Security and Pervasive Monitoring

The Internet community and the IETF care deeply about how much we can trust commonly used Internet services and the protocols that these services use.  So the reports about large-scale monitoring of Internet traffic and users disturbs us greatly.  We knew of interception of targeted individuals and other monitoring activities, but the scale of recently reported monitoring is surprising. Such scale was not envisaged during the design of many Internet protocols, but we are considering the consequence of these kinds of attacks.

Of course, it is hard to know for sure from current reports what attack techniques may be in use.  As such, it is not so easy to comment on the specifics from an IETF perspective.  Still, the IETF has some long standing general principles that we can talk about, and we can also talk about some of the actions we are taking.

In 1996, RFC 1984 articulated the view that encryption is an important tool to protect privacy of communications, and that as such it should be encouraged and available to all.  In 2002, we decided that IETF standard protocols must include appropriate strong security mechanisms, and established this doctrine as a best current practice, documented in RFC 3365. Earlier, in 2000 the IETF decided not to consider requirements for wiretapping when creating and maintaining IETF standards, for reasons stated in RFC 2804. Note that IETF participants exist with positions at all points of the privacy/surveillance continuum, as seen in the discussions that lead to RFC 2804.

As privacy has become increasingly important, the Internet Architecture Board (IAB) developed guidance for handling privacy considerations in protocol specifications, and documented that in RFC 6973. And there are ongoing developments in security and privacy happening within the IETF all the time, for example work has just started on version 1.3 of the Transport Layer Security (TLS, RFC 5246) protocol which aims to provide better confidentiality during the early phases of the cryptographic handshake that underlies much secure Internet traffic.

Recent days have also seen an extended and welcome discussion triggered by calls for the IETF to build better protections against wide-spread monitoring.

As that discussion makes clear, IETF participants want to build secure and deployable systems for all Internet users.  Indeed, addressing security and new vulnerabilities has been a topic in the IETF for as long as the organisation has existed.  Technology alone is, however, not the only factor. Operational practices, laws, and other similar factors also matter. First of all, existing IETF security technologies, if used more widely, can definitely help.  But technical issues outside the IETF’s control, for example endpoint security, or the properties of specific products or implementations also affect the end result in major ways. So at the end of the day, no amount of communication security helps you if you do not trust the party you are communicating with or the devices you are using. Nonetheless, we’re confident the IETF can and will do more to make our protocols work more securely and offer better privacy features that can be used by implementations of all kinds.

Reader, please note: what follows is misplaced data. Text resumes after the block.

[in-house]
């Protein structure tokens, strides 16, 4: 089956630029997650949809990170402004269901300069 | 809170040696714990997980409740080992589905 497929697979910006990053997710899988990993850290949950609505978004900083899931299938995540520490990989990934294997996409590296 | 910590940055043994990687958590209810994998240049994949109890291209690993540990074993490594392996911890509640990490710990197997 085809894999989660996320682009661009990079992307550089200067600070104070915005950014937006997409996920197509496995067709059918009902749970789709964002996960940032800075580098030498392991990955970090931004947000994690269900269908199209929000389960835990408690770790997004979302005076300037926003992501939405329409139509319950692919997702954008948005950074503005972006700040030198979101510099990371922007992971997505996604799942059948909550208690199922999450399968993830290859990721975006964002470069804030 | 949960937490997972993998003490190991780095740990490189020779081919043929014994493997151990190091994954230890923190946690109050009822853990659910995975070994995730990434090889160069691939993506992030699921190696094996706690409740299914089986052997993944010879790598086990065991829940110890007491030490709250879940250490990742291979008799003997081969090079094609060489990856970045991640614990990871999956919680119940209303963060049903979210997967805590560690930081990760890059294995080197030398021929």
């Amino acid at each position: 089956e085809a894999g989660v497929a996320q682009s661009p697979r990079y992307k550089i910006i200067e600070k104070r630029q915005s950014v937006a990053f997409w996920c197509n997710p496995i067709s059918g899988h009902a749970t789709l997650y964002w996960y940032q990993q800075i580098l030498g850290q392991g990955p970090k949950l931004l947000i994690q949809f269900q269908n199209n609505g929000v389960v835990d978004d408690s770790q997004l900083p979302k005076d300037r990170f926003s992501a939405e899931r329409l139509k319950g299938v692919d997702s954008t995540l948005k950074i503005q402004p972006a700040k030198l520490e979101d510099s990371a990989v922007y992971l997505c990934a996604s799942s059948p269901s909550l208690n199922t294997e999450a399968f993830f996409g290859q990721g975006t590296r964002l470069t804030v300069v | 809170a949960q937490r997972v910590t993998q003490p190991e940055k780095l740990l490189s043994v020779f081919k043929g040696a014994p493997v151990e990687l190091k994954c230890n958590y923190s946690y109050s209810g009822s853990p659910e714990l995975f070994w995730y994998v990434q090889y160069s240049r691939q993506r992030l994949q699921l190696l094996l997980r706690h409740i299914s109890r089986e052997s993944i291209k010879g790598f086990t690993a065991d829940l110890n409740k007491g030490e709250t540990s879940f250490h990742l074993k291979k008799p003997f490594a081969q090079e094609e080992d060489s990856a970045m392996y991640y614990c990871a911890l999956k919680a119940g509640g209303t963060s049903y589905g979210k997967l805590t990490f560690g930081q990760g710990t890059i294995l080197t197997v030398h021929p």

So with the understanding of limitations of technology-only solutions, the IETF is continuing its mission to improve security in the Internet.  The recent revelations provide additional motivation for doing this, as well as highlighting the need to consider new threat models.

We should seize this opportunity to take a hard look at what we can do better.  Again, it is important to understand the limitations of technology alone. But here are some examples of things that are already ongoing:

  • We’re having a discussion as part of the development of HTTP/2.0 as to how to make more and better use of TLS, for example to perhaps enable clients to require the use of security and not just have to react to the HTTP or HTTPS URLs chosen by servers.
  • We’re having discussions as to how to handle the potentially new threat model demonstrated by the recent revelations so that future protocol designs can take into account potential pervasive monitoring as a known threat model.
  • We’re considering ways in which better use can be made of existing protocol features, for example, better guidance as to how to deploy TLS with Perfect Forward Secrecy, which makes applications running over TLS more robust if server private keys later leak out.
  • We’re constantly updating specifications to deprecate older, weaker cryptographic algorithms and allocate code points for currently strong algorithm choices so those can be used with Internet protocols.

And we are confident that discussions on this topic will motivate IETF participants to do more work on these and further related topics.

But don’t think about all this just in terms of the recent revelations.  The security and privacy of the Internet in general is still a challenge even ignoring pervasive monitoring, and if there are improvements from the above, those will be generally useful for many reasons and for many years to come.  Perhaps this year’s discussions is a way to motivate the world to move from “by default insecure” communications to “by default secure”.  Publicity and motivation are important, too. There is plenty to do for all of us, from users enabling additional security tools to implementors ensuring that their products are secure.

In the Vancouver IETF meeting, there will be time dedicated to discuss this, and we ask that those interested in working on this topic contribute to the analysis and develop proposals in this area.  Those contributions are very welcome and can start now and continue in Vancouver and beyond.

Relevant mailing lists (from most specific to most general) include:

Jari Arkko, Chair of the IETF and Stephen Farrell, IETF Security Area
Director